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Utah State's Spencer Butterfield drives around UC Santa Barbara's Zalmico Harmon during an NCAA college basketball game, Friday, Dec. 20, 2013, in Logan, Utah. (AP Photo/Herald Journal, John Zsiray)
Utah State basketball: Butterfield’s Aggie career shaped by toughness

Senior’s determination has helped him make up for shortcomings.

First Published Feb 28 2014 02:59 pm • Last Updated Feb 28 2014 11:17 pm

Logan • Spend a day around Utah State practice, and Spencer Butterfield will always be one of the last ones off the court.

The senior guard never misses a chance to hoist up a few extra shots. After practice, after games, he’s out there, putting in the extra time. You can watch it.

At a glance

Butterfield’s big games

A look back at some of the career highlights for Spencer Butterfield:

Feb. 8, 2013 » 22 points and 10 rebounds in 27-point win over San Jose State

March 7, 2013 » Career-high 20 rebounds in return from injury in win over Texas State

Dec. 20, 2013 » Career-high 31 points in overtime win over UC Santa Barbara

Jan. 25, 2014 » 19 points and overtime-forcing shot in loss to No. 7 San Diego State

Utah State at San Jose State

At San Jose State Events Center, San Jose, Calif.

Tipoff »  Saturday, 6 p.m.

TV » Root Sports

Radio » 1280 AM

Records »  USU 15-13 (5-11); SJSU 7-20 (1-14)

Series history »  USU leads 51-21

Last meeting » USU 86, SJSU 67 (Jan. 4)

About the Aggies » It is only the second time in Stew Morrill’s tenure that Utah State has lost four straight games, with the other instance coming earlier this season. … Jarred Shaw is among the conference leaders shooting from the field (No. 3, 48.2 percent) and the free-throw line (No. 4, 82.7 percent).

About the Spartans » After starting out the Mountain West season with 13 straight losses, San Jose State earned its first conference victory over Nevada on the road last week.

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But what goes on after those last extra shots, almost no one sees. Every day, Butterfield spends time in an ice bath to soothe his hip, which he required surgery on in the offseason. He uses a foam roller to stretch it out, and he gets deep-tissue massage. Anything he can do to ease the aching, he does it.

"It’s quite a bit of stuff," he said. "I try to rehab as much as I can. I feel like I do more rehab than practicing."

In less than two years, the Loomis, Calif., native has proven there’s nothing he won’t do, no length he won’t strive for to get on the court to compete for Utah State. He put off surgery on his hip to finish the season last year, and now plays through more discomfort than most people will ever know, coach Stew Morrill said last week.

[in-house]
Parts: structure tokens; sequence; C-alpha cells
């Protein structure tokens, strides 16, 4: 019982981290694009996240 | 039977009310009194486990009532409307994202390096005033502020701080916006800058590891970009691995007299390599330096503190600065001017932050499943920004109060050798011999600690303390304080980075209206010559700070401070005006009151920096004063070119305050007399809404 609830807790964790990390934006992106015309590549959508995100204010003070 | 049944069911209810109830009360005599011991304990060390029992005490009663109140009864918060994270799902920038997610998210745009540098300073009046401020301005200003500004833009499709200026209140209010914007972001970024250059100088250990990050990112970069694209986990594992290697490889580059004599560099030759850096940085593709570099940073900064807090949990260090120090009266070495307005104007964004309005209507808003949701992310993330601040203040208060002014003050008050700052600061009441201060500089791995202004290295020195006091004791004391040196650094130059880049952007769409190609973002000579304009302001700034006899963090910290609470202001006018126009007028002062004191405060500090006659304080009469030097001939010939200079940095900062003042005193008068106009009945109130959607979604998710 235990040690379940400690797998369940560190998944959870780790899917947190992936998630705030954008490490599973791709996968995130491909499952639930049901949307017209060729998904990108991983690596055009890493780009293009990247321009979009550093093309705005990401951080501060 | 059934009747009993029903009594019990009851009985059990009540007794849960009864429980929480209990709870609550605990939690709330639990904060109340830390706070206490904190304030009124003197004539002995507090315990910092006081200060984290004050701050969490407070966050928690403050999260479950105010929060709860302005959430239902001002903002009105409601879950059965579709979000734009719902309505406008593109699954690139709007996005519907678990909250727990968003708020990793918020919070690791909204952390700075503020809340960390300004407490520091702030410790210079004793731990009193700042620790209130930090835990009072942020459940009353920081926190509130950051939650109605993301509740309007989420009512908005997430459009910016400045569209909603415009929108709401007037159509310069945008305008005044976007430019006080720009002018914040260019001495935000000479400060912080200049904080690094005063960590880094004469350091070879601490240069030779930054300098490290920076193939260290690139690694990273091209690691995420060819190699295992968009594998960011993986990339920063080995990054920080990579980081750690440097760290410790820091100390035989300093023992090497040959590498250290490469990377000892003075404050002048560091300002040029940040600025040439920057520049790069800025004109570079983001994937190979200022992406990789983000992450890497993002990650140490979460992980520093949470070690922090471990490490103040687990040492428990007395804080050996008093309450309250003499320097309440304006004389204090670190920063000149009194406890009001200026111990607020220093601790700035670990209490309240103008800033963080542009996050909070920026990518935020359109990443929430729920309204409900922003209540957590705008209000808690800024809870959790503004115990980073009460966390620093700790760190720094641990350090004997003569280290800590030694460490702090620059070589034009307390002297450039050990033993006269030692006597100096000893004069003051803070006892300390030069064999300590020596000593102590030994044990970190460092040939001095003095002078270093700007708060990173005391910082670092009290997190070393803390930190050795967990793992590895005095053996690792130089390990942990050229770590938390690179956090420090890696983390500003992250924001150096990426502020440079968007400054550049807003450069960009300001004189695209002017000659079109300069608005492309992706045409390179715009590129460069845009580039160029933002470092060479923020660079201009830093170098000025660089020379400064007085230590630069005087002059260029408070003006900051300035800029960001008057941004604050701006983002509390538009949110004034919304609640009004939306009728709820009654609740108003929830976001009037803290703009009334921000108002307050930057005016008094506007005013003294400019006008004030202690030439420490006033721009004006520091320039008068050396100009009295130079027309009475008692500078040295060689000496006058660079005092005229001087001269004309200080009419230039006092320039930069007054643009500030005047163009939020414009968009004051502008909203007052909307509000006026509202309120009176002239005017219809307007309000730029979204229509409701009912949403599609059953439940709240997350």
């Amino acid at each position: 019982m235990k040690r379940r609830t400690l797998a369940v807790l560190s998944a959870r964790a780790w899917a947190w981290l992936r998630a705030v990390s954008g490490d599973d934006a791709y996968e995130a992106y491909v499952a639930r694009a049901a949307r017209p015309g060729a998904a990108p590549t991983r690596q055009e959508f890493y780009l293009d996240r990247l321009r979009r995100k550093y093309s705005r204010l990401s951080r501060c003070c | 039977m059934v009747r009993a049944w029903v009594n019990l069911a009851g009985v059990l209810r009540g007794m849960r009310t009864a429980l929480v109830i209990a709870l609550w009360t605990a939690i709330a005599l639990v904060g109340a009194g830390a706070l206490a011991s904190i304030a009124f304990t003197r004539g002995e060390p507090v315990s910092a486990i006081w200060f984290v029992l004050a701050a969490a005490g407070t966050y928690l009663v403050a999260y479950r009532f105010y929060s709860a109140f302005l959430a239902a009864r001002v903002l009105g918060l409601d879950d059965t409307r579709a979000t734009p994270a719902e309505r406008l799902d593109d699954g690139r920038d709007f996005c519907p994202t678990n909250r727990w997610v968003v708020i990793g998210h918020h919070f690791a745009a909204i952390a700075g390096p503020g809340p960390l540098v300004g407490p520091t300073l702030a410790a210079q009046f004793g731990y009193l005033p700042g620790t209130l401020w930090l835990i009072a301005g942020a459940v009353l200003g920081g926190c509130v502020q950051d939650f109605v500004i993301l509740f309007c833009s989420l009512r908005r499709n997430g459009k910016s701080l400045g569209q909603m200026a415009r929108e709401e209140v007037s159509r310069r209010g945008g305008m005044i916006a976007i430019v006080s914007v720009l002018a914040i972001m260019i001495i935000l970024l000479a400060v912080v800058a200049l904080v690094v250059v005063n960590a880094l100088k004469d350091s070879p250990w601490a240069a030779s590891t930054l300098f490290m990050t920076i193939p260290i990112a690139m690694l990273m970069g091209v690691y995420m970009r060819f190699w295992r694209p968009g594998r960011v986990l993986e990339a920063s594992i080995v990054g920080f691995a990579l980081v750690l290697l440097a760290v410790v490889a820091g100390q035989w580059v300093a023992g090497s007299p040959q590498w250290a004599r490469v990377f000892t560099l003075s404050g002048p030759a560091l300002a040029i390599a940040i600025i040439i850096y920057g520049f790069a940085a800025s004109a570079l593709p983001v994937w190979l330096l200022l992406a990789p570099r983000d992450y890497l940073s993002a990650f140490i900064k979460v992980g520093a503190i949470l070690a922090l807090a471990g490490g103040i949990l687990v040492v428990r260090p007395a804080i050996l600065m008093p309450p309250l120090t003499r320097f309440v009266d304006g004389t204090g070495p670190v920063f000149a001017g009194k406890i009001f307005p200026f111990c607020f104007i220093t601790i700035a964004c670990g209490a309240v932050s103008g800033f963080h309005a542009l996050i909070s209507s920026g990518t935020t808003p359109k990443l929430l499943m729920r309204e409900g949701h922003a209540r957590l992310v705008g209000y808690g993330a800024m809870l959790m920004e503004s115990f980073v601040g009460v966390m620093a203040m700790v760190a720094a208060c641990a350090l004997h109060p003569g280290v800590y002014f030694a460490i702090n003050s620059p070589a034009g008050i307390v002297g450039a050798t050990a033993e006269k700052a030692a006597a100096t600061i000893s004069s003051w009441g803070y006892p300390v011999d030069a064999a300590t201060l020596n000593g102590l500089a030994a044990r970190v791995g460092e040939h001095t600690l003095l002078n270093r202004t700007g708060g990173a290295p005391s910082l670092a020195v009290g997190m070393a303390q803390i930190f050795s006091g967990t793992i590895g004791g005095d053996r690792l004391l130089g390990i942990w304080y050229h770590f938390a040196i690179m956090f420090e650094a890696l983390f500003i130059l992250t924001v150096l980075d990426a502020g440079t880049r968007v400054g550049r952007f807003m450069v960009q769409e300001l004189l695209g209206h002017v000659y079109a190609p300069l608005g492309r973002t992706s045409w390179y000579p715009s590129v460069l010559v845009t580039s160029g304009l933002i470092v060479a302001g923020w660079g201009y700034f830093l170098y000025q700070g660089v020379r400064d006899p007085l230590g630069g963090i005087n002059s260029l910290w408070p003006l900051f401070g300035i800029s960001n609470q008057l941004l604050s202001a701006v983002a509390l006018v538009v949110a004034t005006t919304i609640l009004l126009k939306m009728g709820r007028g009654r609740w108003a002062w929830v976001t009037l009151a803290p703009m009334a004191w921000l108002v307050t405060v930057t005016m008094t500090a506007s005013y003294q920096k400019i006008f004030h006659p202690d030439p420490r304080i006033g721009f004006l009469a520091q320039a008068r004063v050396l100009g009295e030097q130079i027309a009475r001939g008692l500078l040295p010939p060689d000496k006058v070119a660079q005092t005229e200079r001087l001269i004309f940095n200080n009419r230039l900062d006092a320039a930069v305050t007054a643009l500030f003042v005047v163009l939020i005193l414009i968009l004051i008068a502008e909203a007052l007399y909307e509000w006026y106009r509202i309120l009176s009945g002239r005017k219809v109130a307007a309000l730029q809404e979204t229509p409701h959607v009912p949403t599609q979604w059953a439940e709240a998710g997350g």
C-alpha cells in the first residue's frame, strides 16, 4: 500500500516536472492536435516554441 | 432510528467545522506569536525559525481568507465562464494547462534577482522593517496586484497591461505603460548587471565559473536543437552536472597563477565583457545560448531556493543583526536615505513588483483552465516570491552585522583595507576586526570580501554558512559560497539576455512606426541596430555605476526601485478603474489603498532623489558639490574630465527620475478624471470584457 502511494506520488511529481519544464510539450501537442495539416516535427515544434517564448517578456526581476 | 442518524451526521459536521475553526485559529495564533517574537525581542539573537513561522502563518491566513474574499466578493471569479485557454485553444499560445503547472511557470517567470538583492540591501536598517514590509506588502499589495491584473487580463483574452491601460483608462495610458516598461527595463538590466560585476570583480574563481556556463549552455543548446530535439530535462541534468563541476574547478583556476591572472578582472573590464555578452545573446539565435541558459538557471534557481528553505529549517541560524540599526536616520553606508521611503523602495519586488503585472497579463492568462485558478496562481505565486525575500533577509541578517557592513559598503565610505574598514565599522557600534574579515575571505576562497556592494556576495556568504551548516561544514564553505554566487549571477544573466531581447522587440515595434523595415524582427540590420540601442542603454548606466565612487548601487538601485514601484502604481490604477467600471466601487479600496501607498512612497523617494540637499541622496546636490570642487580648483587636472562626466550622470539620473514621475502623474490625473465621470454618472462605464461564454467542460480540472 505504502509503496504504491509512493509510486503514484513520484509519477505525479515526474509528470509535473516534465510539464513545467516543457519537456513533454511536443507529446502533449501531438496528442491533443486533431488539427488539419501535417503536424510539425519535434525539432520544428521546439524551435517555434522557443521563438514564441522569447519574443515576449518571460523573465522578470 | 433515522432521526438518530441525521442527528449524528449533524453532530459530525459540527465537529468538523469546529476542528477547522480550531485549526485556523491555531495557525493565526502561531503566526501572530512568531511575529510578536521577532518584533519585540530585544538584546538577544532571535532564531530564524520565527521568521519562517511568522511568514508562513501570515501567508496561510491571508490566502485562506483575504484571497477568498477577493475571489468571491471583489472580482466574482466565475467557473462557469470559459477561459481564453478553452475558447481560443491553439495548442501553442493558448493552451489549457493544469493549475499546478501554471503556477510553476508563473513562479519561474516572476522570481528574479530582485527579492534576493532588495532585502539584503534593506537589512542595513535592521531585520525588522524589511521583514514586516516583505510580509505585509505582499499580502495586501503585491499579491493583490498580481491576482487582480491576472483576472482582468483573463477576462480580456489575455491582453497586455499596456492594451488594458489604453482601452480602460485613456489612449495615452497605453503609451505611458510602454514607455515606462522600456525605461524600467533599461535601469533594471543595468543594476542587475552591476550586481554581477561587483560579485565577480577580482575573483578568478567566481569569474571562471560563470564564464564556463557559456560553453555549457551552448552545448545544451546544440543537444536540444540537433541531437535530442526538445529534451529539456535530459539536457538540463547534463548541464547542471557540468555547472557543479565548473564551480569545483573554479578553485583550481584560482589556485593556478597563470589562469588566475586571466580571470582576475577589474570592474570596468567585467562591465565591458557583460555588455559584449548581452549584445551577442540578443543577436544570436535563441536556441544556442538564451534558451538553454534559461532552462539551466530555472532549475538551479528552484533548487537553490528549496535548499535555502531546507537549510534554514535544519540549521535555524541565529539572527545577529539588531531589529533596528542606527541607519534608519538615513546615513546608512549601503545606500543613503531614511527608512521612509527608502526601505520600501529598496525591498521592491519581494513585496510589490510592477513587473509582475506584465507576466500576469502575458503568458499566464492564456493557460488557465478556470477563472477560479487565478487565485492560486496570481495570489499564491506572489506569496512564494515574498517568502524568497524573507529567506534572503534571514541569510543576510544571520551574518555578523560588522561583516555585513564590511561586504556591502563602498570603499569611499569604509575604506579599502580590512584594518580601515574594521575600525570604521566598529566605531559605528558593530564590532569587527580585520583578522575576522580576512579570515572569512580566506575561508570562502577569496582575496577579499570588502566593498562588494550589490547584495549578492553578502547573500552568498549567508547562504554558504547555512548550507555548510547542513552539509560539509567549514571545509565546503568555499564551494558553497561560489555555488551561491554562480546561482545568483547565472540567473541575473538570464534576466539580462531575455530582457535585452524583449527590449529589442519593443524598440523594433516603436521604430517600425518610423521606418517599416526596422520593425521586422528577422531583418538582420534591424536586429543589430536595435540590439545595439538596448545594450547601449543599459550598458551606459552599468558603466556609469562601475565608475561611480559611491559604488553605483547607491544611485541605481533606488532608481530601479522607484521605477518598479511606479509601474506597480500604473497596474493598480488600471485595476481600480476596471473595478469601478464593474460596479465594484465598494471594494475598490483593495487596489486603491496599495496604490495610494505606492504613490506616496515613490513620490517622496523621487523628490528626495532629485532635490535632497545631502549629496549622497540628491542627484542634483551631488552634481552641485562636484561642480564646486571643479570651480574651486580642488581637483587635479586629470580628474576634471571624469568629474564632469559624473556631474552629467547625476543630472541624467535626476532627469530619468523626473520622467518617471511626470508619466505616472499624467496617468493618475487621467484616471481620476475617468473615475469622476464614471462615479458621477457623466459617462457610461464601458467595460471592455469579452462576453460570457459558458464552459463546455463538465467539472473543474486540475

Still, Butterfield averages 31 minutes a night, putting up 13 points and 6.1 rebounds per game. He hasn’t missed a start this year.

"It’s just a grind for him every day to try and perform with that hip," Morrill said. "He’s the kind of guy you love to have play for you because he’s going to give you everything he has. He’s not always going to be perfect or take good shots, but he’s going to try and do whatever he can to help your team."

In a trying season for the 15-13 Aggies, Butterfield has remained one of the unquestioned leaders of the program, setting the tone in practice with his work ethic. He’s never stopped believing there isn’t a problem that can’t be solved with more effort.

When he first joined the program, Morrill compared him to another standout Aggie scrapper, Brian Green. Now on the coaching staff, Green said he sees the validity of the comparison.

"He works harder than anybody," Green said. "It’s funny because both of us were in a similar situation where people thought we weren’t as athletic as other guys. He plays hard, and I think a lot of it comes down to toughness. He’s probably in more pain than we realize, but he’s mentally tough."


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That’s not to say Butterfield’s season has gone completely smoothly.

Since entering conference play, Butterfield’s numbers — and the whole team’s — have leveled out a bit. The last four losses, in particular, have been rough: He hasn’t shot better than 37.5 percent in any of those games.

But what gives Butterfield credibility among his teammates, even when he struggles, is his unwillingness to quit. When the shots don’t go down, he tries to make it up with his rebounding. Although he gives up speed to the players he defends, he tries to make it up with aggressiveness.

"I think he’s a great team player, and he plays real hard," Preston Medlin said. "Any guy like that, you can stick him in any program, any system, and he’ll help the team. He’s doing a great job, and I’m glad he’s on our team."

The farewell tour begins Saturday for Butterfield, as he plays in front of family at San Jose State. His Senior Night is next week against Wyoming, and after that will be the Mountain West tournament, which could be the final stop for Utah State this season.

But he’s never had much of a taste for endings. In his mind, there’s always something more to strive for.

"I don’t see the end of the season coming up yet," he said. "I see it as being weeks down the road. I don’t want to start thinking about that yet."



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